BNEF says the sector could consider five key actions to make the transition:

  • boost the amount of steel that is recycled, particularly in China;
  • procure clean energy for electric furnaces;
  • design all new capacity to be hydrogen or carbon-capture-ready;
  • begin blending hydrogen in existing coal- and gas-based plants to lower the cost of green hydrogen;
  • and retrofit or close any remaining coal-fired capacity by 2050.

Producing green steel from hydrogen and electric furnaces will require massive amounts of clean energy and a shift to higher grades of iron ore, according to the report, potentially changing where most steel is made or the mining industry. Russia and Brazil have access to high-quality iron ore reserves and to clean power. Moreover, Brazil is expected to have one of the lowest costs for hydrogen production by 2030, according to BNEF’s research. South Africa and India have good iron ore reserves and the potential to produce a large amount of low-cost clean power. The world’s largest iron ore producer, Australia, however, currently produces lower grade ores and could lose its number one place in the supply chain if it does not invest in equipment to upgrade its product, according to BNEF’s analysis. 

China is now home to 57 percent of the world’s steelmaking capacity, so its path to lower emissions will set the direction for the industry as a whole, BNEF says. The Chinese steel industry intends to focus first on increasing recycling and energy efficiency before adopting early-stage technologies such as hydrogen and carbon capture.

The support that policymakers provide for industrial decarbonization also could influence steelmakers’ decisions. Subsidies for key enabling technologies, such as the hydrogen and carbon capture tax credits in the U.S.’ pending Build Back Better Bill; green steel procurement mandates for the public sector, such as the Industrial Deep Decarbonization Initiative announced at COP26; or rising carbon prices, such as those in the EU’s Emissions Trading Scheme, could all help green steel to compete with fossil-fuel-based production.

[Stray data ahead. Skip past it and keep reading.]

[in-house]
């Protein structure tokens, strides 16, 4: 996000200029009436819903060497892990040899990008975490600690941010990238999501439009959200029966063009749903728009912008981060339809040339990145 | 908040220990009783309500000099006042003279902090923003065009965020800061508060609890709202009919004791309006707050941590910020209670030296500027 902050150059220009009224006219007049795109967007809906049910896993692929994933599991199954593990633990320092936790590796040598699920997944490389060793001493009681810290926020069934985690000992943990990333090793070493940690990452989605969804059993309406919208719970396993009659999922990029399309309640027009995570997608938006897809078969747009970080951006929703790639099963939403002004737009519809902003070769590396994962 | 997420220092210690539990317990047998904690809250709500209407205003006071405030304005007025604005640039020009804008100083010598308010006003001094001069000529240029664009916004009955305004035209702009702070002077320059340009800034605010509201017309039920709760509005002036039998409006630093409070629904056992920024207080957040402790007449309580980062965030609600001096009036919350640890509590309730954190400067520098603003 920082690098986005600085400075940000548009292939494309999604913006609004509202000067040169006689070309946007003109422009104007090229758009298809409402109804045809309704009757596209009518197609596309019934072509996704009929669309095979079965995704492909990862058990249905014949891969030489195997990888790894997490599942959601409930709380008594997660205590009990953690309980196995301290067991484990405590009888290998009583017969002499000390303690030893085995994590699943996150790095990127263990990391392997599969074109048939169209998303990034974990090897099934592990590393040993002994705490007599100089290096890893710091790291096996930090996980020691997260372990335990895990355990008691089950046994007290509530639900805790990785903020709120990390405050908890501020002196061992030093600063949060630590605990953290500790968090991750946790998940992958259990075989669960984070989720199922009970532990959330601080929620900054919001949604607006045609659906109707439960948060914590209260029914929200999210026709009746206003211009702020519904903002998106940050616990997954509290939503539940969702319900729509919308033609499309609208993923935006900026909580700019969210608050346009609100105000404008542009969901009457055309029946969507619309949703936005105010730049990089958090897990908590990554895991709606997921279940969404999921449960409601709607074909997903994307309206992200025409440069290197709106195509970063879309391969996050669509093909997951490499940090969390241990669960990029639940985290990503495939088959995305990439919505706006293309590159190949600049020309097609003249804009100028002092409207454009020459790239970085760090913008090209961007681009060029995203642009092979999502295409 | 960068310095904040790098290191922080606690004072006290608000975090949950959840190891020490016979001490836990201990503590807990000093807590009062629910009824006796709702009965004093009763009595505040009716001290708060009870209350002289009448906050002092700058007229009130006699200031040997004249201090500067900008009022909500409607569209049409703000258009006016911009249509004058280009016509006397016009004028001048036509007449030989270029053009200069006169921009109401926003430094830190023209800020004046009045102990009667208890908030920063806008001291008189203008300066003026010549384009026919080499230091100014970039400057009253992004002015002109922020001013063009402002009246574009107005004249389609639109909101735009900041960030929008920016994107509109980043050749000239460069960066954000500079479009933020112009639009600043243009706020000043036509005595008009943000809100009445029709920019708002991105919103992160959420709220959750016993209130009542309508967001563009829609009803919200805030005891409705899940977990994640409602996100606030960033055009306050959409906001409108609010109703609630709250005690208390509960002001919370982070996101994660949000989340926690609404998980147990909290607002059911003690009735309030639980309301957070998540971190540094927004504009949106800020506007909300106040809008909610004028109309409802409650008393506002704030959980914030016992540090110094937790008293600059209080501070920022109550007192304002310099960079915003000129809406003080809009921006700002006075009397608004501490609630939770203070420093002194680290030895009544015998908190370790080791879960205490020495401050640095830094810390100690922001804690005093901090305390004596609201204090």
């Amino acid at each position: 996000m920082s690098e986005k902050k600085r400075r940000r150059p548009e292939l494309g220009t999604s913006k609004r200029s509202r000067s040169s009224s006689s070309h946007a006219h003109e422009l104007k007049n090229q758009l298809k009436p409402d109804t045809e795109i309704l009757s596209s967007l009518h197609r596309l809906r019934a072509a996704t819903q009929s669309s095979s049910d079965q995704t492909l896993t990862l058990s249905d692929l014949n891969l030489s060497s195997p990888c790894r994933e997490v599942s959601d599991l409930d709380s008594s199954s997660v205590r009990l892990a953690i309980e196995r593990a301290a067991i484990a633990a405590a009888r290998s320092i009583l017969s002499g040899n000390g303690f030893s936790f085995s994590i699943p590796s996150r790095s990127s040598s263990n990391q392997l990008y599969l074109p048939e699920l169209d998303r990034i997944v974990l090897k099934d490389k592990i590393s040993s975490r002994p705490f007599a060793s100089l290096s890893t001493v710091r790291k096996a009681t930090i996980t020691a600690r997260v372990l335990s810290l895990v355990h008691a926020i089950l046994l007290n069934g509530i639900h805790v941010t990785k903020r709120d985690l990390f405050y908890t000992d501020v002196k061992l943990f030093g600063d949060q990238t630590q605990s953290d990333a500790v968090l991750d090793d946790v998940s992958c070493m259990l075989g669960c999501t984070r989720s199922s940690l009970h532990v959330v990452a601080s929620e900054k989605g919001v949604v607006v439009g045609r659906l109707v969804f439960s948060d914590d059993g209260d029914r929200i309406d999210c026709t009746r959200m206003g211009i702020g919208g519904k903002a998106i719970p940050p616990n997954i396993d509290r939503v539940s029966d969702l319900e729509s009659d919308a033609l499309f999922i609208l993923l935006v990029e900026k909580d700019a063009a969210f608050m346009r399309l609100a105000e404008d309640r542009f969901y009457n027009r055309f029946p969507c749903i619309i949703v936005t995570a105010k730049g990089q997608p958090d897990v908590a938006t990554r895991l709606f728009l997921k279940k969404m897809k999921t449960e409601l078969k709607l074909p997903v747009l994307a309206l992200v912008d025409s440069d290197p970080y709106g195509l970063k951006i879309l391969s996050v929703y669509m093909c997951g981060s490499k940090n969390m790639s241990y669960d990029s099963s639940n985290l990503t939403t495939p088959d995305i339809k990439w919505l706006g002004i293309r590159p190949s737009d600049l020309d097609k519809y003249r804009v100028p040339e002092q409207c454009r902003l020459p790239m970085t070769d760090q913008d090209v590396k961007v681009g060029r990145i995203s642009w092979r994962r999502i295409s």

BloombergNEF estimates that new clean capacity and retrofits for lower emissions will cost the steel industry an additional $278 billion compared with traditional capacity growth. The firm says this is a “relatively modest figure,” citing the $172 trillion investment it estimates is needed to decarbonize the global energy sector.

BNEF says most of the costs to make green steel come from operations rather than capital costs. This makes reducing the cost of green hydrogen critical, and BNEF estimates that this cost should fall more than 80 percent by 2050 to under $1 per kilogram in most parts of the world.

Recycling is a cost-effective and immediate solution, according to BNEF. The use of scrap in EAFs powered by 100-percent-clean electricity would only require a 5 premium to match costs for recycled material today. By 2050, with lower clean power costs, this premium could shrink to less than 1 percent.